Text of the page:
Over the past years US duo Jae Matthews and Augustus Muller have become leading figures of a surprising yet quite well received dark wave/ industrial pop revival which saw their bleak retro/ EBM sound finding a constantly growing fan base all over the world, especially following the release of 2019’s pretty nice album Careful. Boy Harsher were the missing link between radio-friendly synthpop hooks and darkroom techno ambience and it looked like a young generation was just waiting for that sort of sound. The new decade looked bright for the duo… but we all know what happened next. The global pandemic forced the band to embrace the chaos of the unknown and on top of it Jae Matthews was also diagnosed with multiple sclerosis and for a while it felt like music wasn’t the most important thing to take care of. Boy Harsher found their way back to creative waters by turning to another much loved medium – film. That only seemed logical since they both initially met while studying film and they always dreamt of producing a flick together.

Their short film The Runner is a fictional horror story and the foundation for it was songs that Muller started writing back in 2020. They work great together but you are also invited to enjoy this short selection of music (the soundtrack barely 30 minutes long) without seeing the film. While one might think a soundtrack like that would focus on score-like pieces freed from song structures, Boy Harsher surprise the listener with some of their catchiest pop compositions so far. While the opening Tower works as a gloomy intro that builds up to a noisy finale, songs like Give Me A Reason and Autonomy deliver everything you’ve come to love from the duo – pumping industrial beats, sharp basslines, a cold vocal performance and a melody that might stuck in your head for the rest of the day. Later on Machina takes that notion to the next level and delivers a shimmering italo disco infected floorfiller. Shorter, more abstract interludes like Ride Home and Untitled (Piano) are well placed between these smash hits and really make you want to watch the film. However, the original soundtrack to The Runnerfeels like a transitional affair; like the start of a new chapter for a restless band that only started to show their full potential. (Norman Fleischer)

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Palace – ‘Shoals’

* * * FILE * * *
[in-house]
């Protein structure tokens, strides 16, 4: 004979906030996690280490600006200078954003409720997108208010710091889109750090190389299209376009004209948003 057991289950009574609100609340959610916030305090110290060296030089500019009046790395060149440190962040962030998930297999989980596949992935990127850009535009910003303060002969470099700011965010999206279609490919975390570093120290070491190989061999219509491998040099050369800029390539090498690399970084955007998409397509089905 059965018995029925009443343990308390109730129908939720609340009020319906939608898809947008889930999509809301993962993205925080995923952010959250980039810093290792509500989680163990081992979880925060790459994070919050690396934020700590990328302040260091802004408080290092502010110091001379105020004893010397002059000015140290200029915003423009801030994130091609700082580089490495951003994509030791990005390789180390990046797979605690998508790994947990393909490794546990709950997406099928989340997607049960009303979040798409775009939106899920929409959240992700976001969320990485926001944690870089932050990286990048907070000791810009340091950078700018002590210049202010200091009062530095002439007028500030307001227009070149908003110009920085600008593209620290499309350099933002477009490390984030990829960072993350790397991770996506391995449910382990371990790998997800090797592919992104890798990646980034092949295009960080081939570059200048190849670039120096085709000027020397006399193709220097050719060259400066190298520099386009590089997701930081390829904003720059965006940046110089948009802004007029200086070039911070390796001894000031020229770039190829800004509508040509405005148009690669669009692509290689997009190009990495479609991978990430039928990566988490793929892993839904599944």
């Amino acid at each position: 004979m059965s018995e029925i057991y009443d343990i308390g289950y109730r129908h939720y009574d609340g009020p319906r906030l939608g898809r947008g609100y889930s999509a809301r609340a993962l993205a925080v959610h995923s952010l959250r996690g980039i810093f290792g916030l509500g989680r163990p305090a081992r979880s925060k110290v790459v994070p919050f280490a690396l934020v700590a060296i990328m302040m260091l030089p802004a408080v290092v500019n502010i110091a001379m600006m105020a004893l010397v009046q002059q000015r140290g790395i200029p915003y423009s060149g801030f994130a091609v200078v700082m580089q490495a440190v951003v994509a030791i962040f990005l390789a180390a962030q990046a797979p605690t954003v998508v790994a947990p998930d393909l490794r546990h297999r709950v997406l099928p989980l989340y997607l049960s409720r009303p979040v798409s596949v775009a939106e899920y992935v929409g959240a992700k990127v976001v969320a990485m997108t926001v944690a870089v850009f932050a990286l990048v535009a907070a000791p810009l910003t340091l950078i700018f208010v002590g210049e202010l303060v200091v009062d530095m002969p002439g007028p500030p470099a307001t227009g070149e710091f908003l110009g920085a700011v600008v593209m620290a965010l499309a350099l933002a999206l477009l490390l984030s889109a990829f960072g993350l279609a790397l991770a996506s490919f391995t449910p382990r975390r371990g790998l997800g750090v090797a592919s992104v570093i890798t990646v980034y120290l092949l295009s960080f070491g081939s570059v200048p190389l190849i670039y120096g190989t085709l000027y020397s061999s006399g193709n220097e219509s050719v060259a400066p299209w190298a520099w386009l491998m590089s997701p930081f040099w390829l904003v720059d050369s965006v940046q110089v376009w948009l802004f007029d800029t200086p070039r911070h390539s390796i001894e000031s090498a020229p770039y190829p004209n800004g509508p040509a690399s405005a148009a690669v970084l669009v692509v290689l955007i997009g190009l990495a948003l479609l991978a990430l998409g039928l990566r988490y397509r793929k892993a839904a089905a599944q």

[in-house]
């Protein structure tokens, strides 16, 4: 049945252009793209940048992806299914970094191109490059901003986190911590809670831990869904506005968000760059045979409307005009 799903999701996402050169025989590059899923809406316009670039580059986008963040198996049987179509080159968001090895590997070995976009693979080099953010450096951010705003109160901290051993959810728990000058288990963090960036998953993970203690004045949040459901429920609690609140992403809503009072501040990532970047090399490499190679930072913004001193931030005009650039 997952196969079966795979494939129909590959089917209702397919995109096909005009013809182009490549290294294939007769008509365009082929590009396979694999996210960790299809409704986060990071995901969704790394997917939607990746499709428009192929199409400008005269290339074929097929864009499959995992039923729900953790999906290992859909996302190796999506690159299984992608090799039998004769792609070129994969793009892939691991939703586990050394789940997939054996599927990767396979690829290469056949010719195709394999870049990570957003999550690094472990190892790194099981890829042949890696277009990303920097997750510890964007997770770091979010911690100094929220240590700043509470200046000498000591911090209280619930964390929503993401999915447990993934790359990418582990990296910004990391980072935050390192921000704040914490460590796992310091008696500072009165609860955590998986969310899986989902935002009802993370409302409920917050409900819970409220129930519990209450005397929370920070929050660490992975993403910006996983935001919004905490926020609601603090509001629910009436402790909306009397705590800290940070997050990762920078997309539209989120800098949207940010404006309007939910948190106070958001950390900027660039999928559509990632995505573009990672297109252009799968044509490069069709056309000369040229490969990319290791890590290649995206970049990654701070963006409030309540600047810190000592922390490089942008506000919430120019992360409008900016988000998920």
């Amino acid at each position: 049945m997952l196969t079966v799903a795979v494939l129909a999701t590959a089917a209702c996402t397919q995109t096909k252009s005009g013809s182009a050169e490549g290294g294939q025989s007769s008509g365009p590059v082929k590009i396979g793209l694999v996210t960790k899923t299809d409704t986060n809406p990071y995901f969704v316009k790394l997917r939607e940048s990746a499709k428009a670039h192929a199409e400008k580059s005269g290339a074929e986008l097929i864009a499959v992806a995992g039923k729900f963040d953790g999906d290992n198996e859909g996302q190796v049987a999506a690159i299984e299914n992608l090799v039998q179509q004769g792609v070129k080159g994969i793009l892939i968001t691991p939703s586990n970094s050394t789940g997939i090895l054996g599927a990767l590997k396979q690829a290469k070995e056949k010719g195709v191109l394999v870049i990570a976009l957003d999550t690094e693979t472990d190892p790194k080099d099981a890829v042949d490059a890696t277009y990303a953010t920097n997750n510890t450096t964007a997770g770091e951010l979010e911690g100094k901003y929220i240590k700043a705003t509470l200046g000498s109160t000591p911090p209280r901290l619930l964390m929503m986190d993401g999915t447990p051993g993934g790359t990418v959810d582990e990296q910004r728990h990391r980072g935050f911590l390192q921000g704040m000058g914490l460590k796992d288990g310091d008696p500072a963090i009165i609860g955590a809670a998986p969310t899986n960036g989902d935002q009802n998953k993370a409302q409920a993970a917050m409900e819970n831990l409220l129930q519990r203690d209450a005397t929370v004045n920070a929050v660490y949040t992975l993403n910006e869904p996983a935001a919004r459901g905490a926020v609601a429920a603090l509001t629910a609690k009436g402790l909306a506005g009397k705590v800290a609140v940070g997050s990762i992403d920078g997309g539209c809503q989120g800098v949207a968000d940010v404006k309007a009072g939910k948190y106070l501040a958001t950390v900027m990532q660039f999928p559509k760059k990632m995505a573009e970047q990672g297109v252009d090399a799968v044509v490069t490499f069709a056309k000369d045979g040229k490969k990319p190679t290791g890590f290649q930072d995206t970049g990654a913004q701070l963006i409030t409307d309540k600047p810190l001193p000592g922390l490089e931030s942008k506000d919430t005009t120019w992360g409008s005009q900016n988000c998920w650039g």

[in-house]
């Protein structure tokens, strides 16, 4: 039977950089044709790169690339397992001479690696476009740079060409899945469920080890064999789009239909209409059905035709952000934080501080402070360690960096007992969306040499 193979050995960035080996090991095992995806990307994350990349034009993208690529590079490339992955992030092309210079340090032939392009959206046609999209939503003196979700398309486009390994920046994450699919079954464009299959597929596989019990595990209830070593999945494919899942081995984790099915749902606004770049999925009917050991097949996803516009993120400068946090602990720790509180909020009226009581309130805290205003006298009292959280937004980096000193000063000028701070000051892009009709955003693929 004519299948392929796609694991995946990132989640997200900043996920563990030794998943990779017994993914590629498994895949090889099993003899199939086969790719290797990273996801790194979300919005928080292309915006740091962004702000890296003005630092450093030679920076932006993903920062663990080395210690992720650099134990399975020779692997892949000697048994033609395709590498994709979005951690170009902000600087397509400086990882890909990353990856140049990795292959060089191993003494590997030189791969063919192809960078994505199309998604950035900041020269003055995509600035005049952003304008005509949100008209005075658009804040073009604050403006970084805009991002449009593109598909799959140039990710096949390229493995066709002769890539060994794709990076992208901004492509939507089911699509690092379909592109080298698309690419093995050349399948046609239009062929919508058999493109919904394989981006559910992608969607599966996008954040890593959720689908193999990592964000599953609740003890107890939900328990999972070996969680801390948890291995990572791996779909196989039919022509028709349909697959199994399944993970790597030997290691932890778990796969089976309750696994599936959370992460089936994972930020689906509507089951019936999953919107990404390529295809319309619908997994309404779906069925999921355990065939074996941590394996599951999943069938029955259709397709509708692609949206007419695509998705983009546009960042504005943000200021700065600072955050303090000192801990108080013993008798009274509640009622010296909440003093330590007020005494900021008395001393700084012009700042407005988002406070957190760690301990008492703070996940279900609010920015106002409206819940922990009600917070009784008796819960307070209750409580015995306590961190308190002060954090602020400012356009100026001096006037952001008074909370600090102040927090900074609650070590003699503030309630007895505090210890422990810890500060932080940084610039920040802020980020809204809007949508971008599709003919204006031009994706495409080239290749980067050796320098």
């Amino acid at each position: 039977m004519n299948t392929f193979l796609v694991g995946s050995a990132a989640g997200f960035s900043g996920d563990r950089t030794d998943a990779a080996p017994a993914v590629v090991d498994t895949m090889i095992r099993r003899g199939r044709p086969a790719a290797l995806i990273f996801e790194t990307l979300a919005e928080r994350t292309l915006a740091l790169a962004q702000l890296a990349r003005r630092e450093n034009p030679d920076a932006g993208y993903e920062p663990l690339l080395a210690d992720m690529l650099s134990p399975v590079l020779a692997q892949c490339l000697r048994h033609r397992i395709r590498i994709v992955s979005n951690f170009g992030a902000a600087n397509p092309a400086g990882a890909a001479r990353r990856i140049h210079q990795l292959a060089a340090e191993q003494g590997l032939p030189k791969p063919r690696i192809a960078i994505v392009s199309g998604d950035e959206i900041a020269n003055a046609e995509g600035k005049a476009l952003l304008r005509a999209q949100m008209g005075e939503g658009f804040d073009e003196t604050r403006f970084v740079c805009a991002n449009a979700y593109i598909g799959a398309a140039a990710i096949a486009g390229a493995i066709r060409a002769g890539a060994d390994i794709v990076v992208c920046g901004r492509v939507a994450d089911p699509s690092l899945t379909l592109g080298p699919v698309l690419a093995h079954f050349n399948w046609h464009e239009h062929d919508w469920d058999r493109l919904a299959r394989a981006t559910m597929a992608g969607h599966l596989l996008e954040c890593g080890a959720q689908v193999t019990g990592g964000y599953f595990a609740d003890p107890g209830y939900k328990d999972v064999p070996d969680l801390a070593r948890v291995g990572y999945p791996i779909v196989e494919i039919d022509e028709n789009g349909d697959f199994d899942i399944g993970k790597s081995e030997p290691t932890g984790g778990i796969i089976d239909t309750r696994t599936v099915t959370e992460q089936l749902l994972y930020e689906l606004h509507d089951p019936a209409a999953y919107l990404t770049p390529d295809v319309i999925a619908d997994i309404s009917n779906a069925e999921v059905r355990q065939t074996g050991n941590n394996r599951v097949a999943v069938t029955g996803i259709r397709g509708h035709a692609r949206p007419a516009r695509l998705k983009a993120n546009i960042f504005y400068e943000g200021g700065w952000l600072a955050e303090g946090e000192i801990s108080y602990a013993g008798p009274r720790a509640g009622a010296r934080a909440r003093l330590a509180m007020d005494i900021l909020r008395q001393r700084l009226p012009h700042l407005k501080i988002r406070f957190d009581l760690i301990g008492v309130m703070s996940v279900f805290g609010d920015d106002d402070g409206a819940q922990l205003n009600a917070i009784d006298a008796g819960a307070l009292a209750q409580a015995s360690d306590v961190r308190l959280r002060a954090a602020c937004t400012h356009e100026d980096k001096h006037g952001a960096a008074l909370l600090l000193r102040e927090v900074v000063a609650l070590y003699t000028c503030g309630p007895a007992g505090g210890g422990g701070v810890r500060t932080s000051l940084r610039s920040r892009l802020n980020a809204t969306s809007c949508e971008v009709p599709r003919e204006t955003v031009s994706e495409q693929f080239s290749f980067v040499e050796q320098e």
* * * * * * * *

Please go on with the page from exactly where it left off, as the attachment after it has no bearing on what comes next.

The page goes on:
Sounds like … a bold and existential head-dive into fear and anxiety.

Fear is a natural part of our human condition and yet, who is really keen on the experience of facing or even overcoming the things one is most afraid of? Well, buzzing London alt-rock outfit Palace have gone down that road in their own means on their latest and third LP Shoals. Described by guitarist and vocalist Leo Wyndham as a “love letter to fear”, the twelve new pieces, born amidst the circumstances of lockdown isolation and pandemic uncertainties, are the bold attempt to fight and conquer despair and unease – be it general sorrow, all sorts of phobia up to tangible existential dread.

Ironically, the result is not an angsty and hasted compendium of songs, but has rather led the British quartet to design intensely comforting and tranquil sonic layers, which present an ever so introspective and substantial side of their craft. Opener Never Said It Was Easy is a somewhat sentimental and subtle entrance into the depths of the theme, while tunes like Shame On You or Fade showcase a more pressing indie-rock attitude. The pressure is omnipresent though, as is the metaphoric backdrop of the ocean and the abyss it provides. The eerie Gravity may be a fine example here, going like: “I’ve got sleep deprivation / A nocturnalist, chasing dreams … Where is the realness? / I will dive underneath / And I will scratch underneath”. Ultimately, despite all its vulnerable stance (Lover Don’t Let Me Down), Palace have created their most profound and uplifting record yet, and the final song Where Sky Becomes Sea does full justice to that notion: “There’s hope for us yet, that is so / Silver the sun be our guide / To take us to the open wide / If hummingbird wings in our chests as it sings / To carry us into the wind”(Andreas Peters)

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HOLM – ‘In Gardens’

Sounds like … a meditative calm for calmness in a world of chaos.

After two years of living in a more or less ongoing emergency situation aspects like escapism and resilience have become even more crucial elements of our lives right now. How to cope with … well, everything? It’s not easy to find the right balance between hedonism and meditation but if you’re looking for a fitting soundtrack to the latter aspect you might find it in the sophomore studio album from dreamy Swiss instrumental post-rockers HOLM. The three-piece of Dimitri Käch (guitar), Alessandro Giannelli (drums) and James Varghese (bass) released their shamefully underrated debut album Through Windows in 2019 and the follow-up continues that path, delivering eight captivating tracks that the band already released separately throughout 2021. However, In Gardens works best when it’s enjoyed as a cohesive experience from start to finish as a form of musical retreat.

The opening ambient intro Somewhere Along The Way sets the right tone before the title-track invites the audience to a meditative journey, delivered over a slow tumbling beat. HOLM understand to vary their instrumental rock in the right way. Our Days And Years shows a noisier side before the short Wild Branches embraces a chaos only to return to ambient territory again on Flickering Leaves. Slowly but steady the music leaves the urban setting in which the band usually operates (they recorded the songs in a former bomb shelter beneath the bustling Paradeplatz in Zürich) and heads for a more organic, nature-inspired sounds. Faded Words comes with a restless krautrock-infected notion before the finale of the album gets a bit more melancholic, resulting in the truly wonderful In The Rain. Two or three tracks more would have suited the record pretty well, I got to say, but even without them HOLM created a sweet hidden musical gem that deserves to be discovered. In a sea of constant chaos and impending doom this is a nice musical antidote to keep your sanity and therefore it couldn’t have arrived at a better time. (Norman Fleischer)

Stream It:Spotify / ► Apple Music / ► Bandcamp